As the sun sets over the desert sand outside of Santa Fe, N.M., dinosaurs stand silhouetted against the sky. Made from insulating polyurethane foam, the gang of prehistoric creatures watch the passing traffic from their pen along Interstate 25, just 60 miles off old Route 66. The creator of this miniature dinosaur zoo is Larry Wilson, a Santa Fe resident with an unusual flair for foam. Wilson, a roofer and owner of Thermal Coatings & Insulation Construction Corp., began his hobby of creating polyurethane dinosaurs eight years ago. Since then, his dino-saur attraction has gained worldwide attention and draws hundreds of curious sightseers each year.
Using a polyurethane foam typically used for insulating walls, Wilson creates the ancient lizards based on molds he makes from rebar and screen mesh. Once the foam hardens, he uses saws and butcher knives to carve the creatures' eyes, teeth and other features.
For the final step, Wilson uses a rubberized protective roof coating called acrylink to spray the foam.
``This protects it from [ultraviolet] rays and helps make the dinosaur last,'' Wilson said.
Going from roofer to dinosaur maker was a step Wilson said he never anticipated. He first began making the dinosaurs after gaining inspiration from his grandchildren.
``All the kids are studying dinosaurs nowadays,'' Wilson said. ``So, one day they asked me if I could do it.''
Wilson's many creations include two 14-foot-tall tyrannosaurus rex, a 50-foot-long brontosaurus, and a stegosauraus stretching 30 feet long.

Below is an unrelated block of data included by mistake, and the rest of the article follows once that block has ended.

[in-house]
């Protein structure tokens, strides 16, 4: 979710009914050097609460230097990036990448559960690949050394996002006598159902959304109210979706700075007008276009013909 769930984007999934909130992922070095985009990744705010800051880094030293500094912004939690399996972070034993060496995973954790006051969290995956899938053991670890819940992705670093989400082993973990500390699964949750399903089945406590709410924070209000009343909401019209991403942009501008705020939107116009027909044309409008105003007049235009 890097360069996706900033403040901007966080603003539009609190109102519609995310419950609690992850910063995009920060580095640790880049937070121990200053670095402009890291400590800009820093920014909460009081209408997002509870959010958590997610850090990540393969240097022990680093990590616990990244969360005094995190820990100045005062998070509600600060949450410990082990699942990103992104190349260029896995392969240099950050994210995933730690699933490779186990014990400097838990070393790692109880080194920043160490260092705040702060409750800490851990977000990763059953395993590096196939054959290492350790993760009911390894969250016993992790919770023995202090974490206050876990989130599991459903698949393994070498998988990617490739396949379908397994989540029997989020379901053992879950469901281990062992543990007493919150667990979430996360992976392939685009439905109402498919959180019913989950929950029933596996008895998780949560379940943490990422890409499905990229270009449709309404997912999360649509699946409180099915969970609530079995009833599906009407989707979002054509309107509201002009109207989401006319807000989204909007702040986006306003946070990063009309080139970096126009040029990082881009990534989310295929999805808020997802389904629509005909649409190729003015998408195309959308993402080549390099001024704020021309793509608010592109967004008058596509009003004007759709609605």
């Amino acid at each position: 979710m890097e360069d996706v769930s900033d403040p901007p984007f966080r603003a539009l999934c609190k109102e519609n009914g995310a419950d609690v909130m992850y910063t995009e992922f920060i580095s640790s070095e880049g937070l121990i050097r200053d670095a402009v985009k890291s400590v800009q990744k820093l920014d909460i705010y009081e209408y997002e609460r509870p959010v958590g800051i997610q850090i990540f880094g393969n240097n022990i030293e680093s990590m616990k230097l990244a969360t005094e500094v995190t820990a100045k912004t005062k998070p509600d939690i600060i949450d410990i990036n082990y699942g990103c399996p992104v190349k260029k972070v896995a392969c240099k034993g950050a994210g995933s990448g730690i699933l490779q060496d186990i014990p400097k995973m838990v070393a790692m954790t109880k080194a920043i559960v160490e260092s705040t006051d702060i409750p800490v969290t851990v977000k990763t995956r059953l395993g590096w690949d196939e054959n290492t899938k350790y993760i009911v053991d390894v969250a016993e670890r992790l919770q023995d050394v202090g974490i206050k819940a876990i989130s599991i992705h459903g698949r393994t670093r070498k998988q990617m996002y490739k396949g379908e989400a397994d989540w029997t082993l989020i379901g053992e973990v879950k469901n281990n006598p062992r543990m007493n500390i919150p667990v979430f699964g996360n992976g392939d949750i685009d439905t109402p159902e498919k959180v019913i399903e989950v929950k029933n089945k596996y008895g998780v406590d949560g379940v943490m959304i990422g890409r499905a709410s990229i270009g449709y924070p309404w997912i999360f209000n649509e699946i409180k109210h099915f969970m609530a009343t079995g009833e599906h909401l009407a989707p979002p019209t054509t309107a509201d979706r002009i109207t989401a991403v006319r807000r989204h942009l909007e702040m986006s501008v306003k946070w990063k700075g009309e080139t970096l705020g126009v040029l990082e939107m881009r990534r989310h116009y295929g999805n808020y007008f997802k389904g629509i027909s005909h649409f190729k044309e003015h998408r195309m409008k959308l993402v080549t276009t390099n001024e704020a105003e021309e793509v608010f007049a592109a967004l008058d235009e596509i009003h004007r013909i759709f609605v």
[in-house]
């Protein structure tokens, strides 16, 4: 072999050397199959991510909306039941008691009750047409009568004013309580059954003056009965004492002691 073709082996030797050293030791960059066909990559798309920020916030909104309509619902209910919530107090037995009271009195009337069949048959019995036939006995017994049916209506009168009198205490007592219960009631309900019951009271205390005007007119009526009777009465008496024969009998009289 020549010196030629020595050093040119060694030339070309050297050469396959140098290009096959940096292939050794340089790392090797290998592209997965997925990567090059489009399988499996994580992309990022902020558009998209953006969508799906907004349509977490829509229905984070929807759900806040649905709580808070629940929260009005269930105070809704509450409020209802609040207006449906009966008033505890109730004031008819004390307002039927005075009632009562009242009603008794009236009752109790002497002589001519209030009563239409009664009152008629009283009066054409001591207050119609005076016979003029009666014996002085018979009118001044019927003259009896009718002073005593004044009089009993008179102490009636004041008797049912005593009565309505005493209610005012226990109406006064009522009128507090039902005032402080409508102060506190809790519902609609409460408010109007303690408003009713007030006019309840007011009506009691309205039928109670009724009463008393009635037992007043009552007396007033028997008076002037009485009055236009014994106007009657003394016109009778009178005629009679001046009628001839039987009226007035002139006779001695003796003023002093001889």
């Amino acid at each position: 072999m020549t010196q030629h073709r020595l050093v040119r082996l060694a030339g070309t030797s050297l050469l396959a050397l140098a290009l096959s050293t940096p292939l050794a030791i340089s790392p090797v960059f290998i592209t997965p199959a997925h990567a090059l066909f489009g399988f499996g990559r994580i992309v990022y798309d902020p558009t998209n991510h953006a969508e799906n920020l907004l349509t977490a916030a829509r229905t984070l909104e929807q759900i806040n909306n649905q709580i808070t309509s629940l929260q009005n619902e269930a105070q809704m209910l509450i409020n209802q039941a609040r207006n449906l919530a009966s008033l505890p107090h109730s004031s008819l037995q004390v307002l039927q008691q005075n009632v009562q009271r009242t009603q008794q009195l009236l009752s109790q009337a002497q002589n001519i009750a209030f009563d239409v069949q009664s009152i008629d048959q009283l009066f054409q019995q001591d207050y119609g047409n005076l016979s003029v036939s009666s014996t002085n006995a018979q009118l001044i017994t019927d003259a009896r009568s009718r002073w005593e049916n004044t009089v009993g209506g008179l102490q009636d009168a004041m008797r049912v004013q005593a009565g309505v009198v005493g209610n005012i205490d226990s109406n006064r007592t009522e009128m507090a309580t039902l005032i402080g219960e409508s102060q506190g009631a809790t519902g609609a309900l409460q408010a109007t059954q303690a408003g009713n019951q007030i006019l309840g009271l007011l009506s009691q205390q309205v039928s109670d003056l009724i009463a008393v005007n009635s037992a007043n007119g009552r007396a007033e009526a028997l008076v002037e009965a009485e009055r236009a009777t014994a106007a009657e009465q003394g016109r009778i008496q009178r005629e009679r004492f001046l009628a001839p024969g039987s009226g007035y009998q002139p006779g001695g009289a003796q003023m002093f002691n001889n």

Because he does not consider himself an artist and has never taken art lessons, Wilson said he mostly sticks to dinosaurs because he considers them safe subjects.
``If people say, `That doesn't look like a dinosaur,' I just ask them, `How do you know?' '' Wilson said.
Despite his usual reluctance to create anything other than dinosaurs, Wilson said he did design a scene with a cowboy and horse roping a giant tyrannosaur.
``I just took a pair of my old Levi's, a shirt and my boots and filled them full of foam,'' Wilson said. ``That was kind of fun.''
He also claimed he is surprised by the popularity of his foam prehistoric pets.
``There's a constant stream of cars going past here,'' he said. ``I even heard stories that people have seen pictures of them in Saudi Arabia.''
There's no question the dino-saurs have become celebrities, appearing in several magazines and advertisements. The Adolph Coors Co. recently shot a commercial using the dinosaurs and National Geographic magazine took photos of them a few months ago for a future issue.
Despite the dinosaurs' popularity, Wilson does not charge an admission fee to see his foam pets. In fact, he rejects offers from companies for the use of his dinosaurs as representatives.
``I ask them what it will cost me, and when they say, `Nothing,' I say, `Well, that's what I'll charge,''' he said. ``I just ask them to clean up whatever mess they make.'